A Café In Space: The Anais Nin Literary Journal 4
A Café In Space: The Anais Nin Literary Journal 7
A Café In Space: The Anais Nin Literary Journal 6
A Cafe In Space: The Anais Nin Literary Journal 5
A Café In Space: The Anais Nin Literary Journal 3
A Café In Space: The Anais Nin Literary Journal 2
A Café In Space: The Anais Nin Literary Journal 1
About Us
Anais Nin Character Dictionary + Index
Anais Nin's The Winter of Artifice
The Major Verse Poems of Stephane Mallarmé
Collected Poems of Daisy Aldan
Anais: An International Journal
Sharon Spencer Dance of the Ariadnes
Tribute to Sharon Spencer - Allerdyce
Anais Nin: a Book of Mirrors
Dolores Brandon: in the Shadow of Madness
Copyright Information

Available now: Mirages: The Unexpurgated Diary of Anais Nin, 1939-1947

The print version of Mirages can be ordered at a discounted price on Amazon.com as well as the Kindle version. If you have another e-reader, click here.

It has been 17 years since Anais Nin's last unexpurgated diary was published, but the wait is over. Mirages tells the story that was left out of The Diary of Anais Nin, volumes 3 and 4, which cover the same time period. The diary opens when Nin arrives in New York after fleeing the war in France, where she had been for some 16 years, her way of life shattered. She had to recreate her life in the harsh climate of New York City, where her writing was spurned, and her ongoing relationship with Henry Miller was dying. In order to cope, she began losing herself in one sexual relationship after another, convinced that somewhere out there was the "One," the man who could answer her voracious need for connection. One of these men was the young Gore Vidal.

Of all the men Nin was with during the 1940s, Vidal was, she felt, the one who truly understood her, whose thought processes matched hers. A love affair began, but one unlike all the others because Vidal was homosexual, a "condition" Nin was convinced analysis could reverse. Many of us are aware of how Vidal castigated Nin in his memoirs, but in Mirages we find out the truth behind the vitriol.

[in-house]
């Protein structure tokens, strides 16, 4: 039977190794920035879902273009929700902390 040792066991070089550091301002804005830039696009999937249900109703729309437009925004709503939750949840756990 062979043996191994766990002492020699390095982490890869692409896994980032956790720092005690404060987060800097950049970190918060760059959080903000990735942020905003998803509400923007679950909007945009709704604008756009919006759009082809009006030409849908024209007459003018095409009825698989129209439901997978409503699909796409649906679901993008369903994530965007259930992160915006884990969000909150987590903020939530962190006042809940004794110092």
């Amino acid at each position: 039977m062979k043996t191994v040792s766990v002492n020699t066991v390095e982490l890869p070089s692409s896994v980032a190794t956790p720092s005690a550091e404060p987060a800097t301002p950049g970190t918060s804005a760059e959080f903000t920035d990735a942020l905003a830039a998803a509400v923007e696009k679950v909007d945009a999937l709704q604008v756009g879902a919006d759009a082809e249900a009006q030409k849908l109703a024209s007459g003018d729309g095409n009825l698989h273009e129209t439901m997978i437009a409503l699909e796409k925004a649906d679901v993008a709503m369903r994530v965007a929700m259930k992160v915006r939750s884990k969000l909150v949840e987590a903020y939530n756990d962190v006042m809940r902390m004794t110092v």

Mirages is the record of a torturous journey through what Nin called the "American desert," one of grief, exhaltation, suffering, miraculous inspiration, and in the end, redemption. A must-have.

"Nin fans will embrace the book’s emotional intensity and sensuality"—Publishers Weekly

“Readers will find Nin a most entertaining companion—her multiple simultaneous relationships with men, her gleefully graphic descriptions of sex acts.... In one late entry, Nin complains, mildly: ‘My world is so large I get lost in it’; readers will do the same—and gratefully so.”Kirkus Reviews

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Out Now:

A Cafe in Space: The Anais Nin Literary Journal, volume 10

 

Our 10th issue is filled with explosive material about Anais Nin's relationship with Gore Vidal, which has been debated for decades. Vidal charged Nin with being a habitual liar who mischaracterized their relationship, charges he made repeatedly even long after Nin's death in 1977. Kim Krizan has uncovered evidence about the truth of the relationship, and it does not match Vidal's version. An excerpt from the upcoming Mirages: The Unexpurgated Diary of Anais Nin, 1939-1947 (Ohio University Press/Sky Blue Press) describes how Nin and Vidal quickly forged a deepening relationship shortly after meeting. Also in this issue is a graphic novel version of Nin's "Under a Glass Bell," written by Joel Enos and illustrating by Fawn Meng. More than 150 pages of essays, photographs, poetry, reviews, and an index to all 10 volumes of A Cafe in SpaceSecure your copy now by clicking here.

NOTE: Volume 10 is now available in digital format; click here and start reading TODAY.

More from Sky Blue Press

Sky Blue Press has released Britt Arenander's Anais Nin's Lost World: Paris in Words and Pictures, 1924-1939, on Kindle, which is a guidebook containing information and photos of Anais Nin's and Henry Miller's haunts during their Paris years. Included in the book are vintage images of some of the most famous locales, street maps, and an interactive map that allows one to take a virtual walking tour following Nin's and Miller's footsteps. Any fan of Nin, Miller, or Paris will find this unique book an in-depth and fascinating resource.

Anaïs Nin: The Last Days  is a memoir by Barbara Kraft, who spent a great deal of time with her mentor and friend during the last two years of Nin's life. Kraft has done what no biographer, no scholar, no colleague could: capture Nin's indomitable spirit, her refusal to succumb to the disease that ulimately took her life. Kraft's portrayal of Nin and her lover Rupert Pole, who went to superhuman lengths to care for Nin, is done with raw eloquence. An important document of this mysterious time in Nin's life. To read a substantial excerpt from the book, visit The Huffington Post.

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